Seeking Scandi-Soviet Estonia

Anybody, no? Nobody wants to see Soviet relics interacting with Scandinavian modernity with me? While others were on the Amalfi coast getting leathery and accustomed to feeling their toes for the first time since the beginning of winter, I decided to delay that much needed thaw and went on a solo trip to Estonia back in May.

I’ve recently developed a fondness for traversing the bleak underbellies of nations with fraught pasts and oscillating uncertainty at present.

Nobody really knows where Estonia is. “It’s a city in Lithuania no?” says one, “That place in Princess Diaries” says another. Estonia is actually Russia’s backyard- west of St. Petersburg, a country in its own right, but revanchist Putin might change that soon.

I thought I’d go and see Tallinn, the UNESCO world heritage capital, before the pariah got his paws on it again. As it was May time, things were (and still are) on fire in Ukraine and talks of further reclamation of political territories were rife in Estonia.

Being in the Baltic, Estonia seems like it would be a task to get to but EasyJet are smart. They know that the relatively budget friendly booze in the country makes it a winning host to the deplorable stag weekend by bum flashing Brit boys.

One hour and at best, forty minutes from Gatwick, Tallinn is yours. When I travel alone I look at the distance of the airport from the main city. Tallinn airport is about a 7km drive from where you want to be. Tallinn’s old town is very medieval and thatchy looking, and you certainly pay the price for that Disney effect.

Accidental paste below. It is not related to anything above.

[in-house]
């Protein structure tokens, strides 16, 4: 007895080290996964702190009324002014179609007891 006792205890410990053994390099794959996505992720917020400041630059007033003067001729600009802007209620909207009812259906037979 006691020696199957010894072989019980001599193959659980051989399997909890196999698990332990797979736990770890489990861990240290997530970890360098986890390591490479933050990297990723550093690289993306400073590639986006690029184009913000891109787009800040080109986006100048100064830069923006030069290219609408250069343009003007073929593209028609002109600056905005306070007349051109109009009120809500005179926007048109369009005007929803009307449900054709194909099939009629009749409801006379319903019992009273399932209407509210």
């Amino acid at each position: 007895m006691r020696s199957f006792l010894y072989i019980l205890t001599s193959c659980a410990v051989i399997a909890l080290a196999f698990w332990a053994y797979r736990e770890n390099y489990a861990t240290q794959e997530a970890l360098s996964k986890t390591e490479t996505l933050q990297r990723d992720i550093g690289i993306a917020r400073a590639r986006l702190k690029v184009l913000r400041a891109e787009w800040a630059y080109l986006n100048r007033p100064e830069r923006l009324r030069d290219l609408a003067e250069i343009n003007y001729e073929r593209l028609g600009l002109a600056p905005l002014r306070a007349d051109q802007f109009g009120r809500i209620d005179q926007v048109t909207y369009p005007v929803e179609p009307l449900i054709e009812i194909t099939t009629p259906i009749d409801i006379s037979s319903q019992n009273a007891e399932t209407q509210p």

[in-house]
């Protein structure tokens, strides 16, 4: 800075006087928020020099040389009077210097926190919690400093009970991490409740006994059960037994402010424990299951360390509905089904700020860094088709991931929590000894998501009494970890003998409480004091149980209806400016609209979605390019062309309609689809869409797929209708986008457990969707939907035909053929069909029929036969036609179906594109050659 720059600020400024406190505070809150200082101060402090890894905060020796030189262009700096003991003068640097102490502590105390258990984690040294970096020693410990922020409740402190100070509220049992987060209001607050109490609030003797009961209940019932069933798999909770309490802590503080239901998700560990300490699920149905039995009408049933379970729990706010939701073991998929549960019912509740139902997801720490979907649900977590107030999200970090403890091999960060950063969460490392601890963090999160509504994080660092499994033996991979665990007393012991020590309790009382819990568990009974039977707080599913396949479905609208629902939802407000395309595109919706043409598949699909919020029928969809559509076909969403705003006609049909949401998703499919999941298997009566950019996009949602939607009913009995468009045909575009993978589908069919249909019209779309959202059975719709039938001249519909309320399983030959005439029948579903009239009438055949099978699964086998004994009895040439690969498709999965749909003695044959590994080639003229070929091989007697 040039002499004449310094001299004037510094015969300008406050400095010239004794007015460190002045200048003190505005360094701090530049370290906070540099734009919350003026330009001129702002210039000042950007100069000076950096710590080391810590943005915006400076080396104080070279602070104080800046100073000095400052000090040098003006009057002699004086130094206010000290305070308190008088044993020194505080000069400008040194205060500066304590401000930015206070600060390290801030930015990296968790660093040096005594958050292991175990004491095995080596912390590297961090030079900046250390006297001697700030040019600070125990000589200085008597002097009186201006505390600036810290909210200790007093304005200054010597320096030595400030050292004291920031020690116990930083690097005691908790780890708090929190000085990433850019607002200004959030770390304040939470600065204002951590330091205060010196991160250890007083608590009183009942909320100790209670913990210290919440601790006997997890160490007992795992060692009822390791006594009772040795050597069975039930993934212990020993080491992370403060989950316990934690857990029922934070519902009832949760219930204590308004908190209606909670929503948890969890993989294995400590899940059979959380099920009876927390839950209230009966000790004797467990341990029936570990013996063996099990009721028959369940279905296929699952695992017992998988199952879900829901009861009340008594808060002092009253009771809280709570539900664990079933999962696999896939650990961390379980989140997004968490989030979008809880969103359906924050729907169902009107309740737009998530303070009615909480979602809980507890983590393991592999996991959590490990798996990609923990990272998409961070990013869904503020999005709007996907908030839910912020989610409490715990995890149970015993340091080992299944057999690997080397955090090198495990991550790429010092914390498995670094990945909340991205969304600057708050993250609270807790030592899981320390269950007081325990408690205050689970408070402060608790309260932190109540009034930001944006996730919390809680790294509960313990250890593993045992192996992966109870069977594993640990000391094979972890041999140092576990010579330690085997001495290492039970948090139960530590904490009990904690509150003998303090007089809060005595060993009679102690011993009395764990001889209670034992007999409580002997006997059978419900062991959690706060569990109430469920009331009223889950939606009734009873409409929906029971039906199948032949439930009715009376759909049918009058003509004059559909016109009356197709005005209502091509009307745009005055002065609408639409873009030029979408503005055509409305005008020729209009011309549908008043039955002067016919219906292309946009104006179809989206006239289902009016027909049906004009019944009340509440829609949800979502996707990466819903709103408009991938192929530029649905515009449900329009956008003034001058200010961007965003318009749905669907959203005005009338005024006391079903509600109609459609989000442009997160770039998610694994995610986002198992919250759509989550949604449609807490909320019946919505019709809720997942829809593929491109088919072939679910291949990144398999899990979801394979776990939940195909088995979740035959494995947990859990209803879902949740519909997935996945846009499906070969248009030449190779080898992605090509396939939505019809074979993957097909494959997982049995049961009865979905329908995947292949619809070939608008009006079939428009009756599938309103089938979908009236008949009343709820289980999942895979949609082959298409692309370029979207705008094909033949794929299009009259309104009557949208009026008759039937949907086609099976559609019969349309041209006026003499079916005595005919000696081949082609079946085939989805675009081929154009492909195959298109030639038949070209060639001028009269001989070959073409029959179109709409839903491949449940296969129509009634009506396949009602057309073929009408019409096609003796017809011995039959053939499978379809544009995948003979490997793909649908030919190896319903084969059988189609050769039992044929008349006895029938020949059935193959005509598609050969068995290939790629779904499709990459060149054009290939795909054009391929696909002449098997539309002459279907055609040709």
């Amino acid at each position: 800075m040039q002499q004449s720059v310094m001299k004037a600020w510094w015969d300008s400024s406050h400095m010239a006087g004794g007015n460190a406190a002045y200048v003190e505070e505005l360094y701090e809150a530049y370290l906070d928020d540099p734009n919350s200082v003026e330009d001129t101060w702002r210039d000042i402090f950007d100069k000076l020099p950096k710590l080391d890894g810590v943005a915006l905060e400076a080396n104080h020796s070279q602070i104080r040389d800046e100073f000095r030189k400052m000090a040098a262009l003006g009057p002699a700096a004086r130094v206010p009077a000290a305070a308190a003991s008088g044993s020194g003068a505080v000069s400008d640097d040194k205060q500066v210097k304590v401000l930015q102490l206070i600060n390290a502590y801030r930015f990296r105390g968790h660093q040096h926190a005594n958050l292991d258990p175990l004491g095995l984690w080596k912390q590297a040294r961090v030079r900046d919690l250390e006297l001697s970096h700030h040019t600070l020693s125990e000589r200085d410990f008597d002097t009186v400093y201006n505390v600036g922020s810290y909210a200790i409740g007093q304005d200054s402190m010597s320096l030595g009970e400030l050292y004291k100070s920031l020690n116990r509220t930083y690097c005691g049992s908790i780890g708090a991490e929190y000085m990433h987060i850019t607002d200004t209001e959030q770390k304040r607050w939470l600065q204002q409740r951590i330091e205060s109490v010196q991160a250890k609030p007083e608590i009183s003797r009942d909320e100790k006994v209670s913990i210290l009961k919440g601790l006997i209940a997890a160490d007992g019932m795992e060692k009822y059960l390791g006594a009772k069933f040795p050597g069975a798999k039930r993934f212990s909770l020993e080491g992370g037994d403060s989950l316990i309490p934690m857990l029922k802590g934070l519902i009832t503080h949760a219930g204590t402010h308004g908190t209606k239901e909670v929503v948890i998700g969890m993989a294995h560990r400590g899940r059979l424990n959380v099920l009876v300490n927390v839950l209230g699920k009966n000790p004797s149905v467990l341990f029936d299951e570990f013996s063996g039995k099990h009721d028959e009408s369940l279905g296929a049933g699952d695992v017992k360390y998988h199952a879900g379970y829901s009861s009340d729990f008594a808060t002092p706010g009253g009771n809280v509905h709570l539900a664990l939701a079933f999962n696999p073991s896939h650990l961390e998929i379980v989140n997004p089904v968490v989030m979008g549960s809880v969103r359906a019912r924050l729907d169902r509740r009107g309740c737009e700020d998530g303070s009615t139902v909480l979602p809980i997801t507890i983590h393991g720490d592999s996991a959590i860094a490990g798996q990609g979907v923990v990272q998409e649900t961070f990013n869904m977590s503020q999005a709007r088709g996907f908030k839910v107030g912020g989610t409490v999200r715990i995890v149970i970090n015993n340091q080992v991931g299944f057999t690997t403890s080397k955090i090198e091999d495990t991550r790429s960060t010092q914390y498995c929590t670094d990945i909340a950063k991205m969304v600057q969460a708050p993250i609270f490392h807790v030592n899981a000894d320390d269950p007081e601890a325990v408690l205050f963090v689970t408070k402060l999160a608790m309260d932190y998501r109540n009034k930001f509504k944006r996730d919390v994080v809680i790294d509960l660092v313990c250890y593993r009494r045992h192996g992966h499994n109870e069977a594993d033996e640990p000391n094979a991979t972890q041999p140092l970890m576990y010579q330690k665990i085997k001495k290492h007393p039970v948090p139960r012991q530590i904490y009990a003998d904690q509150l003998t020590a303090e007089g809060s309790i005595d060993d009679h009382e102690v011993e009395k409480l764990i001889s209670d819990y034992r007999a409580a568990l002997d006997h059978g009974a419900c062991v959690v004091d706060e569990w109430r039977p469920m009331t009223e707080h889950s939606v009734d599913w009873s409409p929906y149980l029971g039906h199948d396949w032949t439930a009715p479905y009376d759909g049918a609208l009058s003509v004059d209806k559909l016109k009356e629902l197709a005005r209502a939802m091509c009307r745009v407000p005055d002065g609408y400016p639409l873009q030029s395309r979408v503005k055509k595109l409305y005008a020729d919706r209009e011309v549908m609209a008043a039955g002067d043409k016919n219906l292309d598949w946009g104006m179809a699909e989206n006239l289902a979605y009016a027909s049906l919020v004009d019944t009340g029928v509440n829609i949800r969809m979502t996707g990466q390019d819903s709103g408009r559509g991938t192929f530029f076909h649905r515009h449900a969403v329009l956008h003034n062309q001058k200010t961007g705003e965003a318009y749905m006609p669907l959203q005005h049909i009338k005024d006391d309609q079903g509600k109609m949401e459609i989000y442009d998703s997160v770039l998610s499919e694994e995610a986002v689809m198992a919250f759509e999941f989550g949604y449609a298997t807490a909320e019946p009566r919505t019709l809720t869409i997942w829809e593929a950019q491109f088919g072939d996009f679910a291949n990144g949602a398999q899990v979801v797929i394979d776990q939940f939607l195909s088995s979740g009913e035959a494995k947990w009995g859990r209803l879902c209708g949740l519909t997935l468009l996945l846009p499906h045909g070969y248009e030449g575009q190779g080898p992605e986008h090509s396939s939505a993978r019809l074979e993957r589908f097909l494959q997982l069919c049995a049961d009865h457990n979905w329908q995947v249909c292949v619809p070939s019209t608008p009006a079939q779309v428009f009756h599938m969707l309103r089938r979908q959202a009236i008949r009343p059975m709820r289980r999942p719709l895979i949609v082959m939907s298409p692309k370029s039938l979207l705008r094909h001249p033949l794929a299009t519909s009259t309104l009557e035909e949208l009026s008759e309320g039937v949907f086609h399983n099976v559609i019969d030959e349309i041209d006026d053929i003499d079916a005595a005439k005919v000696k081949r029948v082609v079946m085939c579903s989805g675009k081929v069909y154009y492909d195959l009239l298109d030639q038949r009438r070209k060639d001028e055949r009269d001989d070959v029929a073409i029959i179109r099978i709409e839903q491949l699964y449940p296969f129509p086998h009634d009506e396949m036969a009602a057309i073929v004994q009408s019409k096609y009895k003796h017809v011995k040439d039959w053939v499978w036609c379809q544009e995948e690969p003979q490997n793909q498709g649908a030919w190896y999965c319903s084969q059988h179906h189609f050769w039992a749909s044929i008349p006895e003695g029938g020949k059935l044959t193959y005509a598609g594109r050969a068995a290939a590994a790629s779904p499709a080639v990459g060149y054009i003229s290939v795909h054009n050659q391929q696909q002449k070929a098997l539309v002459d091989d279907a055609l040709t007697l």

Absolute fire hazard.

Absolute fire hazard.

So I stayed a 10 minute walk away in the city’s business district: a. I didn’t have to worry about late night booze hounds b. It was a modern high rise building. I like modern high rise buildings.

You can imagine the cast of Beauty and the Beast springing out into song

You can imagine the cast of Beauty and the Beast springing out into song

Estonia in May can be hot or cold. The day I arrived it was a short-sleeved 22’celcius and overnight the breath of winter blew back into the country throwing figures to 8′ celcius. The day after my arrival I was due to go to Lahemma National Park to walk along a bog via Jägala waterfall and a maritime house/museum to have a traditional Estonian meal.

I went with a really cool tour company– but I hate calling it a “tour company” because it was more like a day out with instant made friends.

On our way to the waterfall we go beyond the airport and head east, towards RUSSIA. And I capslock because everything starts to become GREY and BOXY. Stalin’s concrete brutalism flanks our drive. I didn’t get a shot of it because I was too fixated on the overwhelming tightness of the apartment blocks. It was all about cramming everything and everybody during the occupation- curtailing costs, everything was low rise and claustrophobic and still is. But there’s something so epic and jarring about these real estate monstrosities. You really feel the ghosts of the Cold War present- especially with a low lying mattress of clouds above.

We get to Jägala and the fresh mist of water coming off the waterfall is a nice touch. It’s all very damp and soggy and hand crackingly cold.

This isn't Jägala Waterfall, but it looks very similar. The shot taken at Jägala was fuzzed. The cameraman here managed to at least keep it still but angles my friend, angles.

This isn’t Jägala waterfall, but one visited a few days later in western Estonia- they’re both very similar. The shot taken at Jägala was fuzzed. The cameraman here managed to at least keep it still but angles my friend, angles.

It was just for a quickie photo stop (refer to caption) and we were back in the minibus with Jevgeni, a local tour guide (again, ignore the tour and guide bits) and a Japanese couple who studiously carried a notepad and pen, jotting down all the historical info we were fed. It was really sweet and not too ‘try-hard’ until the man asked Jevgeni to slow down so he could write it down in time.